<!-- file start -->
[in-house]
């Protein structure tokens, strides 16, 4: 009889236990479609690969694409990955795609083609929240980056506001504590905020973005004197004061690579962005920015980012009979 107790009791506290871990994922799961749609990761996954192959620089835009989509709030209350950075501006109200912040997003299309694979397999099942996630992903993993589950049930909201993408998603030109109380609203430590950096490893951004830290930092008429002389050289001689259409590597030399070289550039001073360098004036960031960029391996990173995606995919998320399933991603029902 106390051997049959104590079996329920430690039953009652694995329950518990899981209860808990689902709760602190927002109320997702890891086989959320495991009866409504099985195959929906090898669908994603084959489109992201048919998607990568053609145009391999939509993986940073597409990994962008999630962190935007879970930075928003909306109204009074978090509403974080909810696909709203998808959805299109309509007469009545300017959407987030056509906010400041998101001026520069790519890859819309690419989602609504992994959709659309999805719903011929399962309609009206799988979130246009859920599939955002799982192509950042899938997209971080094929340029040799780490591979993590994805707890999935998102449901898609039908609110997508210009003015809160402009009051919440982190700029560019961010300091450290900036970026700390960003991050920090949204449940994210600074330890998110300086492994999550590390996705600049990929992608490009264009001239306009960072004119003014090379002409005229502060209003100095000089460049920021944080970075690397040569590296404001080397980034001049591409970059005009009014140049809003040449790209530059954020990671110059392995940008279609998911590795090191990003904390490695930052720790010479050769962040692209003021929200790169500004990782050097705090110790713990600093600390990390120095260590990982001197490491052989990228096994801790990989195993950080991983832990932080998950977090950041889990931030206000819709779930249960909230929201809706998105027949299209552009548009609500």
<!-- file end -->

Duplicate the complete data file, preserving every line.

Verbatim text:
[in-house]
């Protein structure tokens, strides 16, 4: 009889236990479609690969694409990955795609083609929240980056506001504590905020973005004197004061690579962005920015980012009979 107790009791506290871990994922799961749609990761996954192959620089835009989509709030209350950075501006109200912040997003299309694979397999099942996630992903993993589950049930909201993408998603030109109380609203430590950096490893951004830290930092008429002389050289001689259409590597030399070289550039001073360098004036960031960029391996990173995606995919998320399933991603029902 106390051997049959104590079996329920430690039953009652694995329950518990899981209860808990689902709760602190927002109320997702890891086989959320495991009866409504099985195959929906090898669908994603084959489109992201048919998607990568053609145009391999939509993986940073597409990994962008999630962190935007879970930075928003909306109204009074978090509403974080909810696909709203998808959805299109309509007469009545300017959407987030056509906010400041998101001026520069790519890859819309690419989602609504992994959709659309999805719903011929399962309609009206799988979130246009859920599939955002799982192509950042899938997209971080094929340029040799780490591979993590994805707890999935998102449901898609039908609110997508210009003015809160402009009051919440982190700029560019961010300091450290900036970026700390960003991050920090949204449940994210600074330890998110300086492994999550590390996705600049990929992608490009264009001239306009960072004119003014090379002409005229502060209003100095000089460049920021944080970075690397040569590296404001080397980034001049591409970059005009009014140049809003040449790209530059954020990671110059392995940008279609998911590795090191990003904390490695930052720790010479050769962040692209003021929200790169500004990782050097705090110790713990600093600390990390120095260590990982001197490491052989990228096994801790990989195993950080991983832990932080998950977090950041889990931030206000819709779930249960909230929201809706998105027949299209552009548009609500």